Genes vs. Environment
The Mystery of Jimmy Carter’s Cancer
One type of cancer killed four of the former president’s family, but today he announced a different diagnosis—shedding light on the complicated role that DNA plays in cancer growth.
Former President Jimmy Carter announced today that doctors had found spots of melanoma cancer on his liver and brain and that he would begin radiation treatment immediately. The news is surprising considering previous speculation that the 90-year-old Carter might have been suffering from pancreatic cancer, which claimed the lives of his father and all three of his siblings. (In early August, Carter disclosed that he’d had surgery on his liver, without elaborating on the details of the cancer.)
In a memoir, Carter had noted the unusualness of his family regarding this latter diagnosis: “The National Institutes of Health began to check all members of our family regularly,” Carter wrote, “and my last remaining sibling, Gloria, sixty-four, was diagnosed with pancreatic cancer and died in 1990. There was no record of another American family having lost four members to this disease.” His mother had several cancers including involvement of the pancreas among other sites, whereas the other four had primary pancreatic cancer.
The confluence of so many people in one family with the same unusual cancer has raised the issue of whether pancreatic cancer, which will be found in 49,000 Americans in 2015 and will kill more than 40,000, might have a strong inheritable element, at least for some families.
Right now, the contribution of inherited genes to overall pancreatic cancer rates does not seem substantial. And Carter’s diagnosis only heightens the mystery of why some family members develop one kind of cancer and not another.
This is an always-hot area: Constituents of the now-senescent Baby Boom are nothing if not children of the Double Helix and the wonderful world of DNA. Watson and Crick published their startling discovery in 1953, when the Boom was really starting to boom. Our fascination and near-religious belief in the gene as a core, immutable, cosmic truth has not waivered in the 60-plus years since. However, with this reverence has come an inattention to what we talk about when we talk about genes—especially the path from a genetic mutation to a tumor.
There are two basic ways that genes can contribute to development of cancer: either through germ-line genetic mutations or somatic genetic mutations. Though the terms seem haughtily exclusive and intentionally confusing, the difference actually is quite simple: “Germline” genetic mutations refer to abnormalities in the genes you get at birth—red hair, blue eyes, big nose, or perhaps a cancer gene, like BRCA, that is strongly associated with breast and ovarian cancers. Every cell in the body contains the bad-news germline gene. Such germline genetic changes are the tragic signature of “cancer families,” those star-crossed groups who get cancers of a certain type, generation after generation.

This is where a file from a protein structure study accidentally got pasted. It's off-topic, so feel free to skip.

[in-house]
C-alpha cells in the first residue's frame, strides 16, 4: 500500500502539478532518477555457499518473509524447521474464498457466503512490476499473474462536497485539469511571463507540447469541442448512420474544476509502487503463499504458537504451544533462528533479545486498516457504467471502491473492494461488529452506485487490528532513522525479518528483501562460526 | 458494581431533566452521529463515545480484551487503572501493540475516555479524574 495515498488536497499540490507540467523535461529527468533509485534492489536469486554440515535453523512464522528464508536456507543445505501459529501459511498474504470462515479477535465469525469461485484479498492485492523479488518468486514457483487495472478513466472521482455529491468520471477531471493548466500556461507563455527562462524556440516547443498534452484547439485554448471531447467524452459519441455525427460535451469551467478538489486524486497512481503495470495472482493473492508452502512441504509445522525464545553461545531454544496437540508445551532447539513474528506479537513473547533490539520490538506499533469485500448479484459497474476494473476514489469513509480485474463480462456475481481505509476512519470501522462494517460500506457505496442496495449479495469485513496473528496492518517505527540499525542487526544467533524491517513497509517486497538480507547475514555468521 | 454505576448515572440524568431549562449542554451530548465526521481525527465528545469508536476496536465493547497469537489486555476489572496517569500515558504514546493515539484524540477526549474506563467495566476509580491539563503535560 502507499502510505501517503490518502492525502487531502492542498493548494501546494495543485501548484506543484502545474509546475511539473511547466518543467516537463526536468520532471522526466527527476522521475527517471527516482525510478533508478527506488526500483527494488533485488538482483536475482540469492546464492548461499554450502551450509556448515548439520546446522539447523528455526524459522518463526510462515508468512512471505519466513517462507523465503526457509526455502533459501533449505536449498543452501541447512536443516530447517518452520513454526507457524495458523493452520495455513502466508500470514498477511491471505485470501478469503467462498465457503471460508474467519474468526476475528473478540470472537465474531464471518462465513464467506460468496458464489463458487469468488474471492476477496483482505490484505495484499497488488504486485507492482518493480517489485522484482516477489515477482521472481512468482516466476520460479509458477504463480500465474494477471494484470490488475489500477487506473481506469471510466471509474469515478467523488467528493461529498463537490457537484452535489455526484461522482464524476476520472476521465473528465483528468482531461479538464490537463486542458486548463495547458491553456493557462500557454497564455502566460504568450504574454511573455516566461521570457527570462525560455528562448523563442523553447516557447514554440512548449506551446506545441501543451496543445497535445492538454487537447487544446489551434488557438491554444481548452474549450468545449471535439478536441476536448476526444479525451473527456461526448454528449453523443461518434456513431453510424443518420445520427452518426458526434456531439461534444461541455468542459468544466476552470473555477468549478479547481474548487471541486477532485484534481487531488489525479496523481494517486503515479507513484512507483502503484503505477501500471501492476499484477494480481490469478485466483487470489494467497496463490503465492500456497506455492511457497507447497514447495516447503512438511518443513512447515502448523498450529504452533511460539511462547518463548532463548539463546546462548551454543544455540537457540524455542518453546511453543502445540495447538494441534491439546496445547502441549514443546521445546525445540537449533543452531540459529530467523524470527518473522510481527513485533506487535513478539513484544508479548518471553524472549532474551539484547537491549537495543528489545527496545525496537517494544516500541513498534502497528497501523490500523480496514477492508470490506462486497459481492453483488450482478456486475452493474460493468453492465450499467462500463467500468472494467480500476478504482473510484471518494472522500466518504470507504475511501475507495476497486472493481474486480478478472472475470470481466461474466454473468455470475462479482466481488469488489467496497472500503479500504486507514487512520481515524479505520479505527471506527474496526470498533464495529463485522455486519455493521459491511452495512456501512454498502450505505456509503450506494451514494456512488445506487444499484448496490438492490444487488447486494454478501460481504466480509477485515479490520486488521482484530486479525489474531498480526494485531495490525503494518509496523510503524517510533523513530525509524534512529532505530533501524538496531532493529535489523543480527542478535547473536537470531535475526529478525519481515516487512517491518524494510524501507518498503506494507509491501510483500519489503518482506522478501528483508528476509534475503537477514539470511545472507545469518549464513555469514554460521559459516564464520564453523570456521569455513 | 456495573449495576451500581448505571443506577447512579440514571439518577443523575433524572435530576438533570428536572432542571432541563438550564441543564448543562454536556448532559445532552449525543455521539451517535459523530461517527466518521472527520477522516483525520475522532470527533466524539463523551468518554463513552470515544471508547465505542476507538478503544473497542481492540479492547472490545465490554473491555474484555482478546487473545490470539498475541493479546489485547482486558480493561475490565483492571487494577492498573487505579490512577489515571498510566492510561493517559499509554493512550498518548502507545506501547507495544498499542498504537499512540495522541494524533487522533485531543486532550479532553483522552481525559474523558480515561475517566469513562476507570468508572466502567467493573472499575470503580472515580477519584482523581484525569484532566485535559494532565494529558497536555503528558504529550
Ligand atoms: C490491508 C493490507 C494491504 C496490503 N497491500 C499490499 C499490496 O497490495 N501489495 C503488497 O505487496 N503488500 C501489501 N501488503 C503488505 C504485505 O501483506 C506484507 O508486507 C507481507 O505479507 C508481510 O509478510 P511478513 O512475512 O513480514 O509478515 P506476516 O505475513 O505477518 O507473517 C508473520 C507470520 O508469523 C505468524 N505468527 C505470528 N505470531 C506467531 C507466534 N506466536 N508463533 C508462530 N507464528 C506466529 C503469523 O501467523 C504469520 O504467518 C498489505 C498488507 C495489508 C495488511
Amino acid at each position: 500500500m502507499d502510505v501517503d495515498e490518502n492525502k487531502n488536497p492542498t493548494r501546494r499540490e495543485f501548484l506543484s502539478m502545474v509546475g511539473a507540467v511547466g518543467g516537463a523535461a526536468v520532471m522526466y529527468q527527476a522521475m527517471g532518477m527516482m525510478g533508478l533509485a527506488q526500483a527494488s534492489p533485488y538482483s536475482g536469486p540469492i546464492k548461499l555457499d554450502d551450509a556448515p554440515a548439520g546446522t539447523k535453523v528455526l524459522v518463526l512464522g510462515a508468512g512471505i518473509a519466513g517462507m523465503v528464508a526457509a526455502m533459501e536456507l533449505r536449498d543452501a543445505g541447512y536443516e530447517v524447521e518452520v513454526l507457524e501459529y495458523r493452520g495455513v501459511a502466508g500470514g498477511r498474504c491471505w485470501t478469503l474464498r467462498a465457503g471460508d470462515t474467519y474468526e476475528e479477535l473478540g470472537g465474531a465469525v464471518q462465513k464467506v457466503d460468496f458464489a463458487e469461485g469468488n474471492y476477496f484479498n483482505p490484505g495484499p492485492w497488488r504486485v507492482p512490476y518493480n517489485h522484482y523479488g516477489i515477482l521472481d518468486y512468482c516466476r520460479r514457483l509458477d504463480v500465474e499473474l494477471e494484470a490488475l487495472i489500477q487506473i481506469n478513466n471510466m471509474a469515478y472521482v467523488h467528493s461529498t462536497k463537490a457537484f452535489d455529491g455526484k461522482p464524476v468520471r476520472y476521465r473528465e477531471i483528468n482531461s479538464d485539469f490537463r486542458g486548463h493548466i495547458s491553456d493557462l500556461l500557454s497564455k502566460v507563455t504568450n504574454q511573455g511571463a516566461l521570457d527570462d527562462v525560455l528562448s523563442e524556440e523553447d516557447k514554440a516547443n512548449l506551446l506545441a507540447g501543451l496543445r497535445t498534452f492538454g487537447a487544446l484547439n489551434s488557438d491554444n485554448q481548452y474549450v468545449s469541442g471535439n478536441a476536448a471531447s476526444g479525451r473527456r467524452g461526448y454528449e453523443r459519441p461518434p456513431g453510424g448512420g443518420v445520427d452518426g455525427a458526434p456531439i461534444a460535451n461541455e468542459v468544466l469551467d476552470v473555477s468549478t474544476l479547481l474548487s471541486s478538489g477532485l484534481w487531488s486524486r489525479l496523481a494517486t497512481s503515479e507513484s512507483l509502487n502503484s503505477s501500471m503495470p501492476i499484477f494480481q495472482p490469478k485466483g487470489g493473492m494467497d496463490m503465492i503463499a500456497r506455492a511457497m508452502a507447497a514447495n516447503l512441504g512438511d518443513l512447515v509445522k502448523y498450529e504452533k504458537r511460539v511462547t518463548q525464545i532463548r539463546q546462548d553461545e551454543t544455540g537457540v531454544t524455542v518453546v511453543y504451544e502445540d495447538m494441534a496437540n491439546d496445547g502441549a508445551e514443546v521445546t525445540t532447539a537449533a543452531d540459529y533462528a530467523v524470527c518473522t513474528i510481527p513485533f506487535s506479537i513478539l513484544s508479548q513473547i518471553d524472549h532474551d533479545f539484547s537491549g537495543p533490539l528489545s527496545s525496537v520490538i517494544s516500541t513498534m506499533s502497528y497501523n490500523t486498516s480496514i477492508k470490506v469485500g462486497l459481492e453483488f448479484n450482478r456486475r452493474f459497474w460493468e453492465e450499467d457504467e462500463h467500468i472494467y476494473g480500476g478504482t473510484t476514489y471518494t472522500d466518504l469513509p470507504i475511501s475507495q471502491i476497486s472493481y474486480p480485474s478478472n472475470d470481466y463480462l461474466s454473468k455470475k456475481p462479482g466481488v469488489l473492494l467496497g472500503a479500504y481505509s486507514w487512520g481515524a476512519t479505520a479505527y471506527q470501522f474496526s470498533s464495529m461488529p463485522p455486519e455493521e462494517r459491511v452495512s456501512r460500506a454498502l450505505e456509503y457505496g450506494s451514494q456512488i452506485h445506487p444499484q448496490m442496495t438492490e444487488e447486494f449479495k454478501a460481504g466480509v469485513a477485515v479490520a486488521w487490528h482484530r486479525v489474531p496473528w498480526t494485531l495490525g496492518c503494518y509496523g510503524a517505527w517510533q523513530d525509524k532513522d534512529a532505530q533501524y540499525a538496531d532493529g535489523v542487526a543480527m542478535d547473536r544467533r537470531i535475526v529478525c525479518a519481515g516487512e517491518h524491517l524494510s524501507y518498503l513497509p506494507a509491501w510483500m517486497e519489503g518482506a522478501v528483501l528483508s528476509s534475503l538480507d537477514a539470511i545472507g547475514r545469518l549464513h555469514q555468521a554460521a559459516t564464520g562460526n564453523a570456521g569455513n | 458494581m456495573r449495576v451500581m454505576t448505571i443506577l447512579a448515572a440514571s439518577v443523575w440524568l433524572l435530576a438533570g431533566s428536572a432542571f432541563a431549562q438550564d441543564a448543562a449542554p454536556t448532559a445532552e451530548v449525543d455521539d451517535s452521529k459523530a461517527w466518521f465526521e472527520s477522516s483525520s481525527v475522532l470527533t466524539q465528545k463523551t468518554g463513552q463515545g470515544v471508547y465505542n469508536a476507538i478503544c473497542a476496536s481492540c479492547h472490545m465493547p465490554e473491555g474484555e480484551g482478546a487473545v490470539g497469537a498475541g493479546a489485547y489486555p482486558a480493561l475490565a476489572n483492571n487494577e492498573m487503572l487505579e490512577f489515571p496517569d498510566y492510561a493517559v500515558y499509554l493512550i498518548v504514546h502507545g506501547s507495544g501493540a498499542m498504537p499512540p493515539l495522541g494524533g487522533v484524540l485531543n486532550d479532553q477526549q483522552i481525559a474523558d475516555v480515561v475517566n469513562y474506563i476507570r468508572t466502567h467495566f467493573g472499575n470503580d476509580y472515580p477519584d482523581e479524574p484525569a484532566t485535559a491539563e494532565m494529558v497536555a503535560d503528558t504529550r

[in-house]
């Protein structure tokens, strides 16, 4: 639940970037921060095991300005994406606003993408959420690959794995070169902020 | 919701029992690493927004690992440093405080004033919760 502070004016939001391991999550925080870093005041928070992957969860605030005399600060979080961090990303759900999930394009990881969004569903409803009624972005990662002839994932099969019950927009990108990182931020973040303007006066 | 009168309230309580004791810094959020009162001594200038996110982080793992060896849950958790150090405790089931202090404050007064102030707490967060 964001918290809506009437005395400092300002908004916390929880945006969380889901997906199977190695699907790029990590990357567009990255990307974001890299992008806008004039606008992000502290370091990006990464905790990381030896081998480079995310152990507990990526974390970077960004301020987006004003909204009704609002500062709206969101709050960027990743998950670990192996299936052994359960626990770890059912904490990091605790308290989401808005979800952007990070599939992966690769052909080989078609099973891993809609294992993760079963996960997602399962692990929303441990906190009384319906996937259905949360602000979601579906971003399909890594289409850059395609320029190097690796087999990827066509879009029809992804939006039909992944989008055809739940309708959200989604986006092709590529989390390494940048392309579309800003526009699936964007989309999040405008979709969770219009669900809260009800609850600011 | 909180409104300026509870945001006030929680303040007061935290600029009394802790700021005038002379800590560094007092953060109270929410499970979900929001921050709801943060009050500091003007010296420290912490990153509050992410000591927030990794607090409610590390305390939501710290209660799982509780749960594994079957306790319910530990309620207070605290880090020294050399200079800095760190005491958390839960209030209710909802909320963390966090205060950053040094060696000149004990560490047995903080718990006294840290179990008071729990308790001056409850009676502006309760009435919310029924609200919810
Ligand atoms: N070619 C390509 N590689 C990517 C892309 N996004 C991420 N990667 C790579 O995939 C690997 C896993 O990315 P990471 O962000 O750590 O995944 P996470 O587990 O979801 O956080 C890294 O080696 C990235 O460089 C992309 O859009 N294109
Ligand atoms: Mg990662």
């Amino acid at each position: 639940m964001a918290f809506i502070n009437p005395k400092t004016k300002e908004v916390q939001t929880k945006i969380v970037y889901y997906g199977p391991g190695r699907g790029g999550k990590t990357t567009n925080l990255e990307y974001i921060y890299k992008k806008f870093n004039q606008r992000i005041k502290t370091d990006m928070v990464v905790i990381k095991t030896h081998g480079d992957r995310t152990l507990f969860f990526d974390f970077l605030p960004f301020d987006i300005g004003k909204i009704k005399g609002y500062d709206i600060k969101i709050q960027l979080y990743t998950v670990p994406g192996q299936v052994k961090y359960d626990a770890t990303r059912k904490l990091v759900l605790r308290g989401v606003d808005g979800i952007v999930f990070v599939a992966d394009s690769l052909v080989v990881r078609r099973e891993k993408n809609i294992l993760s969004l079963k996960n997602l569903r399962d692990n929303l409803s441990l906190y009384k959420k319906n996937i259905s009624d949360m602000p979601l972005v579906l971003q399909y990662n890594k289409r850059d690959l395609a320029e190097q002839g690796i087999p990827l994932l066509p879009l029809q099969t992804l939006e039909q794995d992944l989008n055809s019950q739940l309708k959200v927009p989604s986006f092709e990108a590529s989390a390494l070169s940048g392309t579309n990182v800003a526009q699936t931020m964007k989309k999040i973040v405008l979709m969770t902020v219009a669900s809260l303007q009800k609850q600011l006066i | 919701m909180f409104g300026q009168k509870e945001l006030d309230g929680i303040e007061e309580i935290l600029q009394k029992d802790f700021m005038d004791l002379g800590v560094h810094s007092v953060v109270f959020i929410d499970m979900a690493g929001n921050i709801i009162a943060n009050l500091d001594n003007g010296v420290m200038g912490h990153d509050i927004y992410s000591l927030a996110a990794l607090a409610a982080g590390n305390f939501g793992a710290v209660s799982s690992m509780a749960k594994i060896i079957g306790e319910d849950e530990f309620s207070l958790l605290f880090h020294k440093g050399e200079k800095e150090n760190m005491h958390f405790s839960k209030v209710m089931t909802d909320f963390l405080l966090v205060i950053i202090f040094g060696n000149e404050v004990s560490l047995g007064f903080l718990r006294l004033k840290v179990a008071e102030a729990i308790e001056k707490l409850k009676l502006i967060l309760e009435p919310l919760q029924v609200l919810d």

These types of genetic problems, though, comprise the minority of the genes-and-cancer story. More common are somatic mutations—damage to a gene that was initially perfectly normal and inherited (germline), but that was affected by too much sunshine or cigarette smoke or a persistent viral infection. Here, a once-sterling gene that functioned flawlessly for decades is transformed by one of countless complex processes into a disaster, a gene that promotes growth of a cancer cell. Stated another way, the germline jaw however pointy or crooked is the one you got from Mom and Dad, whereas the somatically mutated one is what you have after an incensed linebacker punches you out.
Of course this either-or view of cancer genetics is simplistic—the two types of trouble often collaborate. For example, some people might inherit a sketchy gene that, left untouched, stays quiet. But, with the right environmental jostling—again such provocations as sunshine or cigarettes—this unstable bit of DNA might trigger the cascade of unfortunate events that lead to a lethal cancer.
In the days ahead, we will learn more about President Carter’s difficult predicament and recall his oddball family, each of whom died of pancreatic cancer: his long-deceased and vaguely characterized peanut farmer father and Miss Lillian, his mother, who was full of vinegar and reveled in the role of the blunt and fearless Southern broad; brother Billy, who drank a lot, talked even more, and liked to travel to Libya; his evangelist sister, Ruth, who gave liberals a chill with her profound Christian fundamentalist faith and view that allowing Jesus into a memory was a certain way to be healed; and his baby sister, Gloria.
No matter what is ahead, President Carter—who has been a stubborn and fair-minded voice of reason in an ever-swirling world—is already facing the situation with the remarkable dignity and calm that has characterized his work in the many decades since he left the Oval Office as he has brought needed attention and resources to underrepresented persons across countries and religious beliefs. And knowing how he has handled other situations, it seems likely that he will confront this challenge in a public way that brings important focus to yet another underserved and mostly ignored group of people: older persons with cancer.